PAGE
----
Frankenstein; or, The Modern Prometheus is an 1818 novel written by English author Mary Shelley. Frankenstein tells the story of Victor Frankenstein, a young scientist who creates a sapient creature in an unorthodox scientific experiment. Shelley started writing the story when she was 18, and the first edition was published anonymously in London on 1 January 1818, when she was 20. Her name first appeared in the second edition, which was published in Paris in 1821.
|Genre||Gothic novel, literary fiction, horror fiction, science fiction|
|Set in||England, Ireland, Italy, France, Scotland, Switzerland, Russia, Germany; late 18th century|
|Published||1 January 1818|
|Publisher||Lackington, Hughes, Harding, Mavor & Jones|
|LC Class||PR5397 .F7|
or, The Modern Prometheus at Wikisource
Shelley travelled through Europe in 1815, moving along the river Rhine in Germany, and stopping in Gernsheim, 17 kilometres (11 mi) away from Frankenstein Castle, where, two centuries before, an alchemist had engaged in experiments. She then journeyed to the region of Geneva, Switzerland, where much of the story takes place. Galvanism and occult ideas were topics of conversation for her companions, particularly for her lover and future husband Percy B. Shelley. In 1816 Mary, Percy and Lord Byron had a competition to see who could write the best horror story. After thinking for days, Shelley was inspired to write Frankenstein after imagining a scientist who created life and was horrified by what he had made.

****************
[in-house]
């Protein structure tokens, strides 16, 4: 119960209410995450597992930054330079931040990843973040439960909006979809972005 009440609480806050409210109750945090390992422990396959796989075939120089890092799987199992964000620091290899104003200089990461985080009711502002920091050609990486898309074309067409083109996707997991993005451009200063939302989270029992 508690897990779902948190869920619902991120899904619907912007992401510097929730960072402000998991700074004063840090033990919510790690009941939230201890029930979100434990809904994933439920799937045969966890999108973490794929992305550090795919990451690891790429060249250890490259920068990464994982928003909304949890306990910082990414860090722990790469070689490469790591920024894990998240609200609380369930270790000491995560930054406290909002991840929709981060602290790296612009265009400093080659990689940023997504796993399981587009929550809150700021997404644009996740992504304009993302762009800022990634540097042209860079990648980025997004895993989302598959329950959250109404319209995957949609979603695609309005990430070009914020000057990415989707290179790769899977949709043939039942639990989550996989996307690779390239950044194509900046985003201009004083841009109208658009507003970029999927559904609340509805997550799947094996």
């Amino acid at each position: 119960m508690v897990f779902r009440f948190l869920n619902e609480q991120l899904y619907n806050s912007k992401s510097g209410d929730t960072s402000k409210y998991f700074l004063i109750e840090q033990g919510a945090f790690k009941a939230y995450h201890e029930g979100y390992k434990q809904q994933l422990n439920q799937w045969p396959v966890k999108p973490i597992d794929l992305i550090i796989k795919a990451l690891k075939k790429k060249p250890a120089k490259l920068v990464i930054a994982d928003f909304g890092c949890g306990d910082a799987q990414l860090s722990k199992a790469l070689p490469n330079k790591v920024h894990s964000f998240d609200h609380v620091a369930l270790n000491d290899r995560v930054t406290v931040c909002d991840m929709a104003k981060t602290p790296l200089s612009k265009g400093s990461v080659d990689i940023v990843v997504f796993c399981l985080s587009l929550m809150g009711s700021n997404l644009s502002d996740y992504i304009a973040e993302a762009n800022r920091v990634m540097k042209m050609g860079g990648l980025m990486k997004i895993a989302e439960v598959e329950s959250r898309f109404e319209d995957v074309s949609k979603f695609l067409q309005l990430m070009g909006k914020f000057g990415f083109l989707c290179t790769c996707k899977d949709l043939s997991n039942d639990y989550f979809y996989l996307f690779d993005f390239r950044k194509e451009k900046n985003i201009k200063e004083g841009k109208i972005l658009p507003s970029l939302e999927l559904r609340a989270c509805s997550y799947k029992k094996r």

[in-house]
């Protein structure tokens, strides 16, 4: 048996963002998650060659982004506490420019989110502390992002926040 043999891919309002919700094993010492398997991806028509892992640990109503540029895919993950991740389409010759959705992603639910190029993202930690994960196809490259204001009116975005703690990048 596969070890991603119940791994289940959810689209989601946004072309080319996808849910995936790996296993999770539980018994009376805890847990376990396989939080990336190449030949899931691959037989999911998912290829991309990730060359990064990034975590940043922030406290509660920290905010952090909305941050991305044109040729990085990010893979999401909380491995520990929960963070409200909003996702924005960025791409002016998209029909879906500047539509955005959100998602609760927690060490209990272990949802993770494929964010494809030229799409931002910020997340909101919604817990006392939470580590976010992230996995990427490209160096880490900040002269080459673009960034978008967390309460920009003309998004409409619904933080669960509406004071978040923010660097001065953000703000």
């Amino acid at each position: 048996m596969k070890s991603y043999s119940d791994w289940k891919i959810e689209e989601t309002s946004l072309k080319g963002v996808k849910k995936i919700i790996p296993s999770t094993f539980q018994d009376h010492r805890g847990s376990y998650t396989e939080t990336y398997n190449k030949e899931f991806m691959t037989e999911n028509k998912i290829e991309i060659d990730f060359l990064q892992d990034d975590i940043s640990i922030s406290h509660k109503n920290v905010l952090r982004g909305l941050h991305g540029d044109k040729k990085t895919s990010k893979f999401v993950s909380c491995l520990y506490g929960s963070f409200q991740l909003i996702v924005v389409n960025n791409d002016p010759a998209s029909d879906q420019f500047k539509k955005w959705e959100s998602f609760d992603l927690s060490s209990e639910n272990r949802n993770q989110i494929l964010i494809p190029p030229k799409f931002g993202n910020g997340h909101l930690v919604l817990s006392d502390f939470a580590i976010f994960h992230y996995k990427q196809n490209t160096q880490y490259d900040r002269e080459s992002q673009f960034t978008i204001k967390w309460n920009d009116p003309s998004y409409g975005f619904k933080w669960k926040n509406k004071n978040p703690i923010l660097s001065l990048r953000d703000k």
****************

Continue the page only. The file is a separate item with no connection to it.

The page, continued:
Though Frankenstein is infused with elements of the Gothic novel and the Romantic movement, Brian Aldiss has argued for regarding it as the first true science-fiction story. In contrast to previous stories with fantastical elements resembling those of later science fiction, Aldiss states, the central character "makes a deliberate decision" and "turns to modern experiments in the laboratory" to achieve fantastic results. The novel has had a considerable influence on literature and on popular culture; it has spawned a complete genre of horror stories, films, and plays.
Since the publication of the novel, the name "Frankenstein" has often been used, erroneously, to refer to the monster, rather than to his creator/father.
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